Posted by OccupyTogether | Report as abusive

These comments are definitely lower grade than normal.

Some corrections:

@ OccupyTogether: IIRC, Salmon is/was on the board of People’s Credit Union; he’s definitely not a TBTF banker.

@ ksell: you get the definition of leverage and the effects of account closing precisely backwards. Leverage is assets divided by equity. Deposits are liabilities to a bank. When someone closes an account, assets and liabilities shrink by the same amount, equity stays the same. The upshot is that leverage decreases when accounts are closed out.

@ zwull: Salmon is talking about accounts in excess of insured amounts. Whether that’s 10k or 250k is really neither here nor there; we’re talking about millions.

Posted by jpe12 | Report as abusive

Credit Unions – Why I’m not sweating the big banks. :)

Posted by Bob80001 | Report as abusive

Information free commenting. To make most of the assertions made, the numbers have to be run (determined) and their proportions assessed so that an evaluation of their impact on bank behavior is possible. (We can disregard the anti credit union Radiance11 entirely, IMO.)

I suspect that the loss of small accounts is not a big deal for these financial center banks. They have been rumored to be making strategic decisions to raise prices to small accounts, segregating the marked between those who would move rather than pay and those who would stay and pay anything out of inertia. The assessment was that the second group was large, because of general public FUD regarding finance.

Banks reversals of some of this strategy can be attributed, inferentially, to an assessment that 1) the action of OWS and the 99% has made the public aware of financial affairs it generally pays little attention to, and will greatly increase the number who are inclined to move their money and decrease the number who are too fearful or lazy to do so; and 2) the bank actions designed to squeeze the last possible $ of revenue out of the most inertia determined customers – the aged and uneducated – has begun to draw the attention of legislators and regulators and risks significant blowback from those quarters. That too can be attributed to the mobilization underway by OWS and the 99%.

But these factors do not counter Salmon’s point – the financial center banks will probably gain more from the movement of large accounts into their ambit, than they are going to lose by movement of small accounts out, or by surrendering some of the robbery profits they had planned on by fee increases.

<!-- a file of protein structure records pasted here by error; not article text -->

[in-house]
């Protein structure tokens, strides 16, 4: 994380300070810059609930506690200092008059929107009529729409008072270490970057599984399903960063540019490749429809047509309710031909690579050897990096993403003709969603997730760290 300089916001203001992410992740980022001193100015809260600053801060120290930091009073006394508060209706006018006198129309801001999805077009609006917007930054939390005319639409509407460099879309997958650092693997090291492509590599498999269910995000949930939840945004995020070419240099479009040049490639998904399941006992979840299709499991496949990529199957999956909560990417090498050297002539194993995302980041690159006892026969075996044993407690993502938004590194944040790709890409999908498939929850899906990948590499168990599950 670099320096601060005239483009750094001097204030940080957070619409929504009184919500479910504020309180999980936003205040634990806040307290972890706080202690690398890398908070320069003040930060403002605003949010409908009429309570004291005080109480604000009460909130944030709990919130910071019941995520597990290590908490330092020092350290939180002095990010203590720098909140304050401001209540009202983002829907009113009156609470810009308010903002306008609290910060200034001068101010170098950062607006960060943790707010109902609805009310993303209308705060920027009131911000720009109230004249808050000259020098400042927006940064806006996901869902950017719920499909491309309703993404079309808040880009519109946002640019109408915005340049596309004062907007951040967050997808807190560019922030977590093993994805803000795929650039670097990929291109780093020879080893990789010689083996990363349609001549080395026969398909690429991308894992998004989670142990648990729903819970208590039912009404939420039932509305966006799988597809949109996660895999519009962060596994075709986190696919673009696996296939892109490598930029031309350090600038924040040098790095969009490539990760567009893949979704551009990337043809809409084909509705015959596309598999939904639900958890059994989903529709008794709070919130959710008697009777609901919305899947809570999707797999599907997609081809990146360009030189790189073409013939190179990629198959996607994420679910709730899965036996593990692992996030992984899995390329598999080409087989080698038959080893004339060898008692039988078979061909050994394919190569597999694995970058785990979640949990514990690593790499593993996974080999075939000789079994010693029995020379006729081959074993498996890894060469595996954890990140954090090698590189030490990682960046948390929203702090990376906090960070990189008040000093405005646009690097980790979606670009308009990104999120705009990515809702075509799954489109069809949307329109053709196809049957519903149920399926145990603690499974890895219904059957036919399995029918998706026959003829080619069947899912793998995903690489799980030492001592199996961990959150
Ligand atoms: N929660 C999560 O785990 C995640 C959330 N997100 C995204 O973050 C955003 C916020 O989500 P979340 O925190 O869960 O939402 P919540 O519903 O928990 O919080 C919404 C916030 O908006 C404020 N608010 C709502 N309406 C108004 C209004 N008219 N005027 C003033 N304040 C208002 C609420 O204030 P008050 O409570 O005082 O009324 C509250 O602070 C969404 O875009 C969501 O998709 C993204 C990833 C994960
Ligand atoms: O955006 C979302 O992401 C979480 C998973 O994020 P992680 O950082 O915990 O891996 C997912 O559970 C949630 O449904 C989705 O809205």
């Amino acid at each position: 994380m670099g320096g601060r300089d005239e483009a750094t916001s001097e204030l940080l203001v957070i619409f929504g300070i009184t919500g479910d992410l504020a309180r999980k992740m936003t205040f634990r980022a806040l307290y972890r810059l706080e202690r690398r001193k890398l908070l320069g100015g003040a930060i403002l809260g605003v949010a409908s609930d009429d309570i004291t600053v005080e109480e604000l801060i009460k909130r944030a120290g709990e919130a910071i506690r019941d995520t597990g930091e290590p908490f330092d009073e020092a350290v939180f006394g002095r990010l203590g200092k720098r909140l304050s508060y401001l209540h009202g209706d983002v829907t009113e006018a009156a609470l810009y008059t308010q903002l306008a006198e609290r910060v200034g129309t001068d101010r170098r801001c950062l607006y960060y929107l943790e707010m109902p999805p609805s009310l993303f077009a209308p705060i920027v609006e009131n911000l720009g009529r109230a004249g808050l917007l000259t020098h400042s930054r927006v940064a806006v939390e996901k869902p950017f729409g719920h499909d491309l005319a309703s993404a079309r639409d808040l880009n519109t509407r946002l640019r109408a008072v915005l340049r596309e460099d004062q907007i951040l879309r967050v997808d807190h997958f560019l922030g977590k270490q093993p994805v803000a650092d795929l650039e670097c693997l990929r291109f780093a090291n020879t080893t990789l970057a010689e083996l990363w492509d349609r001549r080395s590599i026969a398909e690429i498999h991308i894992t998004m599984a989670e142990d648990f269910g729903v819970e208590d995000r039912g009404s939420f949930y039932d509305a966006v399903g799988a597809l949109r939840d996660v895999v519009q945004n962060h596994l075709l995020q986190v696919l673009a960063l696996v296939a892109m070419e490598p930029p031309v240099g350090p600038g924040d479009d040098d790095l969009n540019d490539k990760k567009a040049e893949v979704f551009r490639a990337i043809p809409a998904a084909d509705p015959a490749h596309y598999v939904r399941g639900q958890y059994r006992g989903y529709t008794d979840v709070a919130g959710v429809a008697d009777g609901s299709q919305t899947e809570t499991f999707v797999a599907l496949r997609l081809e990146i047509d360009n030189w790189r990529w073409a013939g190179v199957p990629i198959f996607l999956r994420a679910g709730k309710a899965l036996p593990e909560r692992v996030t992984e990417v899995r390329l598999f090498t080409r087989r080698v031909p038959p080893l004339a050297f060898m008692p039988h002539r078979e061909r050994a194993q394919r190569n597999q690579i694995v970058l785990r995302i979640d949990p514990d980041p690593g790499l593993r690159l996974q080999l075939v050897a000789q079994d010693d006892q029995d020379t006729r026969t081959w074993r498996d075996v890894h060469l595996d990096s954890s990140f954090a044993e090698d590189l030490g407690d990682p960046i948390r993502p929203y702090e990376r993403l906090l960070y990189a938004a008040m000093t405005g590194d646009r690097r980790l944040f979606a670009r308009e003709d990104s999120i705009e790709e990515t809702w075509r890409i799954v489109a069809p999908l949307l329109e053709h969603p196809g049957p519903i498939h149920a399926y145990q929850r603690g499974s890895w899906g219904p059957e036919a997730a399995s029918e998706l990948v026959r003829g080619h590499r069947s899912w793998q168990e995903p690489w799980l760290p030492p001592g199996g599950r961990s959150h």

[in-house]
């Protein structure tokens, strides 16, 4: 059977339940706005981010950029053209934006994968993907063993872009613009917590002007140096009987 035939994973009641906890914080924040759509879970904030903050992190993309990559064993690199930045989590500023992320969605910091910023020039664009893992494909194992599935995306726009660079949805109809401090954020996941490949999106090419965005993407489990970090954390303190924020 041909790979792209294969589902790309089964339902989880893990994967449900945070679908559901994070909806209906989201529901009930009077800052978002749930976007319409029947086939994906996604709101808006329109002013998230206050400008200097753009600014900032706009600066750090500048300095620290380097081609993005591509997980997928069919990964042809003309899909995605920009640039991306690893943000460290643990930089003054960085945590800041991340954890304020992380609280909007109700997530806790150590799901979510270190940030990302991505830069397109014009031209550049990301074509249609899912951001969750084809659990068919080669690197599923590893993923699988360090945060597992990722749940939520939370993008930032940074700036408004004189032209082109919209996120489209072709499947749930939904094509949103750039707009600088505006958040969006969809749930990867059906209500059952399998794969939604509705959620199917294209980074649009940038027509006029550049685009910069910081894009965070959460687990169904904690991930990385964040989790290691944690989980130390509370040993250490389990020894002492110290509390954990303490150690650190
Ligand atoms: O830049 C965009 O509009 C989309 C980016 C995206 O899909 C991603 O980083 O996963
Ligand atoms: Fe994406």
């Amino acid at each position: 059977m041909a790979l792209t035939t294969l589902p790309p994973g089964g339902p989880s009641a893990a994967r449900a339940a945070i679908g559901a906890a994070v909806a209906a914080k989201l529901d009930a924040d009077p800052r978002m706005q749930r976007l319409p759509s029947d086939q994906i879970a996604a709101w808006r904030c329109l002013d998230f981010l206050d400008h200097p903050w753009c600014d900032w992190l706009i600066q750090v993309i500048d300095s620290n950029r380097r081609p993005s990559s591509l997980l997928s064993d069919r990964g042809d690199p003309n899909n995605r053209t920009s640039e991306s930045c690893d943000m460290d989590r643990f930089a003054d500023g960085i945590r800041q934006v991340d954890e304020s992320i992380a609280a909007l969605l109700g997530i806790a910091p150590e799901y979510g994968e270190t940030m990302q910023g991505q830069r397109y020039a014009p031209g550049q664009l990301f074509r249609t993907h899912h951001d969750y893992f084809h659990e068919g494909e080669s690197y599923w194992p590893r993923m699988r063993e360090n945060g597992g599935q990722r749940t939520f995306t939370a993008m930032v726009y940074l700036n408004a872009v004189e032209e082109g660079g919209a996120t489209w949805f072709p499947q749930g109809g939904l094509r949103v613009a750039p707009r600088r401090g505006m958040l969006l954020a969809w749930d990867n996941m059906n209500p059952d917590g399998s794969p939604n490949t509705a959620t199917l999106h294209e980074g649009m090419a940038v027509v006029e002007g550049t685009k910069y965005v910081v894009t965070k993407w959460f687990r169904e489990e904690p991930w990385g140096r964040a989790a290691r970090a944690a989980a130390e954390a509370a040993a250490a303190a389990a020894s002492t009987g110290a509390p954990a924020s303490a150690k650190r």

How we can increase the strength and attractiveness of regional banks and CU’s to large depositors and avoid further concentration of the industry is a very real, but separate isssue.

Posted by JimPivonka | Report as abusive

So I went off and did a little digging for info on the accounts of the city I live in. Currently they use a largish regional bank (owned by a foreign bank). But they have already announced that when the current contract is up, they’re going to change the bid requirements to make it easier for local banks to bid for the contract (apparently, coin counting services for the parking meters is an issue). They do, as a regular practice, keep excess cash reserves in insured CD accounts at some of the local banks. There are state-level procurement laws that govern the bid process. As far as I can tell the state laws do not require, but strongly encourage, the use of banks based in the state.

Posted by MacCruiskeen | Report as abusive

Agreed, I fully expect my TBTF bank to be blithely unconcerned when I move my accounts. They’ve been blithely unconcerned about me since I opened them, so I wouldn’t expect that to change now.

Posted by JPorter1000 | Report as abusive

Seems no one has even pointed out the obvious. With the loss of the 99% what will these TBTF banks do with all their locations? Seems obvious to me all these branch offices exist for one major purpose.. to serve the 99% this fool of a reporter claims they would be better off with…
to the TBTF.. welcome to your own forclosures nightmare (HUGE HUGE GRIN) Seems you’ll be paying for alot of uneeded office space :)

Posted by servantglory | Report as abusive

Seems no one has even pointed out the obvious. With the
Correction.. better off without.. sorry

loss of the 99% what will these TBTF banks do with all their locations? Seems obvious to me all these branch offices exist for one major purpose.. to serve the 99% this fool of a reporter claims they would be better off without…
to the TBTF.. welcome to your own forclosures nightmare (HUGE HUGE GRIN) Seems you’ll be paying for alot of uneeded office space :)

Posted by servantglory | Report as abusive

If Chase, B. of A. and others don’t want us, why do they have an office on every corner? The article is bunk. It’s your money, move it to an institution that appreciates you.